There were a number of other measurements. The one that seemed to make the most sense was brand recall – asking people if they remembered the brand. However, this is clouded by advertising campaigns. Brand recall will surely go up if there’s been a big advertising push. So, when McDonalds does a brand recall measurement after a more successful TV ad campaign what are they really measuring? Is it “I’m loving it” (their brand) or the ads themselves?

All this leads me to the conclusion that branding measurement only seems to work when you’re a large multi-national with multiple brands. For non-profits, it is still a very hard thing to gauge.

Branding is important. And it should be measured. But instead of trying to measure ROI or recall why don’t you measure fit and organizational understanding. This is what I mean. Ask your clients, supporters or donors whether your brand makes sense to them. Then ask them if they really, truly understand your organization. If they say yes to both (with some probing on the second question), then you know your brand is effective.

Sunday, November 21, 2010

Is John full of ****?

Got a comment back from one of you:

"John, you sound just like the other gurus you berate here... Aren't you in the marketing communication consulting business and trying to convince someone to work with you as well?"
 
Good point. For sure, we all see things from our own perspective. So, it's not surprising that we have different opinions. But I do think that marketing suffers from a "flavour of the month" syndrome which hypes up a number of things way beyond their real value. Social media is just the current example. When I worked at an ad agency in the late 90s it was e-commerce. Our agency spearheaded a conference in New Brunswick about e-commerce...just in time to see the dot-com crisis change the landscape. So, yes, I'm a bit cynical of the latest fad.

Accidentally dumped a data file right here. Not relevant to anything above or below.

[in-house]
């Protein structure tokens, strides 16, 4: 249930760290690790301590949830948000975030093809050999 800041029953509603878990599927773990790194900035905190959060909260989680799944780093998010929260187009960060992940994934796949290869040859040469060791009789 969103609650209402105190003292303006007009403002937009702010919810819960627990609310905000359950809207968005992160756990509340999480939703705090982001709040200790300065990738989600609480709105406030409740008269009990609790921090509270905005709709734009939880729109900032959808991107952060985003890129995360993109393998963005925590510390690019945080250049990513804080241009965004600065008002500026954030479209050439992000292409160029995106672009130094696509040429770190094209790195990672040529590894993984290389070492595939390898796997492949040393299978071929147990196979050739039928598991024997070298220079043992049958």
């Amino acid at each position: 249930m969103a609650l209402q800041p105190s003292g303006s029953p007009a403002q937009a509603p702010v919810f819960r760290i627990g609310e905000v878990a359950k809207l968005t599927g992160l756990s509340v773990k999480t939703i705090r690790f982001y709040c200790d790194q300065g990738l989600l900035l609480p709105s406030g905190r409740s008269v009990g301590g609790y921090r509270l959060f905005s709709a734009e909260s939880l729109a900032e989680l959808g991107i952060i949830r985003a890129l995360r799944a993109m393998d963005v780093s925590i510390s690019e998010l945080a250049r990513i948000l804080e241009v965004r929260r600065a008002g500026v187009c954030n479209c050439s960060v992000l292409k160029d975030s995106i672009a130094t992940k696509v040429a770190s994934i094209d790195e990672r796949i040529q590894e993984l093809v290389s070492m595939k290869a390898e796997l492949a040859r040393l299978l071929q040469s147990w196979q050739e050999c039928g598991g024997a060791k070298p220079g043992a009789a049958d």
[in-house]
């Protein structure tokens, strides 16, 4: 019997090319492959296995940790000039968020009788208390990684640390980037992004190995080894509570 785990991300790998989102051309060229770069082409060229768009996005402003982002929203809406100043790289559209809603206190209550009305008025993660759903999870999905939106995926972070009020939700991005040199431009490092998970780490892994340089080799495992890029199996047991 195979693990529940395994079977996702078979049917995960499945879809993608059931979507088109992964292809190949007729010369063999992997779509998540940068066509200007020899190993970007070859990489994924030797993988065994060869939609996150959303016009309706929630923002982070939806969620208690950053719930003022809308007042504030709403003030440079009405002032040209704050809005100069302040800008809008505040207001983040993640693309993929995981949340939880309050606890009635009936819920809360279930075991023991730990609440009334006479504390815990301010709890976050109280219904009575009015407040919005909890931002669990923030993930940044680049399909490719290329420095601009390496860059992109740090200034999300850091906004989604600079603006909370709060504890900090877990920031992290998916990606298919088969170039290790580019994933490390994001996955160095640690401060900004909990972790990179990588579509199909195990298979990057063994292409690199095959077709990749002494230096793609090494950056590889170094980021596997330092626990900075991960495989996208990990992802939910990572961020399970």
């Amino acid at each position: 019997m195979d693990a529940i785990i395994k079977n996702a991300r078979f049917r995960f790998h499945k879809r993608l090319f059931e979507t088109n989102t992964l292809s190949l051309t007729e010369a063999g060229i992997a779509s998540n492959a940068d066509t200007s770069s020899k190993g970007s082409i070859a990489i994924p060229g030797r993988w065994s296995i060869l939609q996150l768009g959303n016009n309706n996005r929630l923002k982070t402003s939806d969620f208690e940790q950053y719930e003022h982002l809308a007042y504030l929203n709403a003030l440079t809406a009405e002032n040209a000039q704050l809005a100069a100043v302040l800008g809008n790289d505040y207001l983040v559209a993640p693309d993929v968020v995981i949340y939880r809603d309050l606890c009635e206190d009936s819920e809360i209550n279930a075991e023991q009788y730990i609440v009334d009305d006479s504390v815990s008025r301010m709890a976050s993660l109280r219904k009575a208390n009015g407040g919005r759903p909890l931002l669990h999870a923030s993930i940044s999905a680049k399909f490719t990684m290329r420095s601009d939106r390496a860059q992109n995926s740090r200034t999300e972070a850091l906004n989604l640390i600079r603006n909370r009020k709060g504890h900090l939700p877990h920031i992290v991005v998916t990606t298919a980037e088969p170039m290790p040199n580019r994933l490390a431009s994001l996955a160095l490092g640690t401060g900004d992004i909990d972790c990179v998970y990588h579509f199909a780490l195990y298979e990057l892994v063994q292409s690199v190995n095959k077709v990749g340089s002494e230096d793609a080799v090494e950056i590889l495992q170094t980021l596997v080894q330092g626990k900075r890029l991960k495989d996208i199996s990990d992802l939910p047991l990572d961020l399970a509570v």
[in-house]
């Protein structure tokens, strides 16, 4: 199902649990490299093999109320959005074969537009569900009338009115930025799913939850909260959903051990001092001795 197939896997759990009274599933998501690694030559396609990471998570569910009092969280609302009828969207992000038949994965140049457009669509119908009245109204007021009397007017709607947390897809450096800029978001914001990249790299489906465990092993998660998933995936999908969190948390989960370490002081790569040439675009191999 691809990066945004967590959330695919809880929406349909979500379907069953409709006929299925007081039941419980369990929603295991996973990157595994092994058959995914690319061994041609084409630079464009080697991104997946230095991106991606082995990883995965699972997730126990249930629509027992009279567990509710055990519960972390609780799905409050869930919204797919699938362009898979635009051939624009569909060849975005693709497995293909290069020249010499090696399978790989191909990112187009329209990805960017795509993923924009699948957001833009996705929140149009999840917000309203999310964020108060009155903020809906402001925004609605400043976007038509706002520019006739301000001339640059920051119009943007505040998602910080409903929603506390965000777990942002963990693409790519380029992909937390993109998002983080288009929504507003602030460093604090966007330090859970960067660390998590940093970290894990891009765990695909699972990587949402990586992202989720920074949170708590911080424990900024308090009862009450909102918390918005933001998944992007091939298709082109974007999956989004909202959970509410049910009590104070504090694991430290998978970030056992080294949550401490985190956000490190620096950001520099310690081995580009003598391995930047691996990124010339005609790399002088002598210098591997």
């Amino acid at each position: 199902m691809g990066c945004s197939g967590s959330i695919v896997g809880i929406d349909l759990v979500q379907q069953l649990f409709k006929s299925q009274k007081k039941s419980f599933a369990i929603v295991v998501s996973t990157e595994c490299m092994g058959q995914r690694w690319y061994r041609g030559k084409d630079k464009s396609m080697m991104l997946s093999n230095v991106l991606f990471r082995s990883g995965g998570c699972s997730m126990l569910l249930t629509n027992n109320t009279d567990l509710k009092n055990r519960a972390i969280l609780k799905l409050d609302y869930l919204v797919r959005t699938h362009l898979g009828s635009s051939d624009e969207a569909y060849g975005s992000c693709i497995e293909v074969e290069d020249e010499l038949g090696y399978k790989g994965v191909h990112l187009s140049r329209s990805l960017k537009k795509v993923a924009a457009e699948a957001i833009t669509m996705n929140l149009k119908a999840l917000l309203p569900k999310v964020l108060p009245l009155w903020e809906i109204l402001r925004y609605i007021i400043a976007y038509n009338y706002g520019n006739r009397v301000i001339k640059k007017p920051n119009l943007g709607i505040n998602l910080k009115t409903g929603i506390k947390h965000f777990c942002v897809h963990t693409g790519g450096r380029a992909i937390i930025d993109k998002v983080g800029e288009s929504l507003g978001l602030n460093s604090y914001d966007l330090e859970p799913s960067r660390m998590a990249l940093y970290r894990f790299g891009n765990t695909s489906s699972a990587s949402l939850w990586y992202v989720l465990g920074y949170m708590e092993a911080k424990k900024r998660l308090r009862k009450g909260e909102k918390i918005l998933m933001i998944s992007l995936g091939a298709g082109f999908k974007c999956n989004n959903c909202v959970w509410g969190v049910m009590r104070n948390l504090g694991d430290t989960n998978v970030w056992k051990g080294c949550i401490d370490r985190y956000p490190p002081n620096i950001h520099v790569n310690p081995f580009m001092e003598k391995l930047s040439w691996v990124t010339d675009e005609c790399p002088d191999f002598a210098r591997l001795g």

Social media certainly gives real value. However, I've seen a number of non-profits get into social media mostly because of "fad" issues rather than because of a real strategic reasons. For example, I've met a number of non-profit leaders who say they've been told they need a Facebook page or a Twitter account, but they're not really sure why. That's a problem.
The question you should have asked is whether I am full of shit or not. That's a toughie, but, no, I don't think I am. I do have opinions and I say what I think...sometimes bluntly. I hope that gives you some value in your world. There's only one real way to tell, though. Call, email or "comment" me, and see what I say!
 
I like comments. Feel free to send them in or call.
 
John

Monday, November 15, 2010

Social Media…with a grain of salt

I’ve said this many times before, and I’ll say it again. Take the marketing gurus you hear and see with a grain of salt. If we believed even half of what their predecessors said many years ago then the “dot com” bust would never have happened and we would all have our own personal brands and logos tattooed on our foreheads.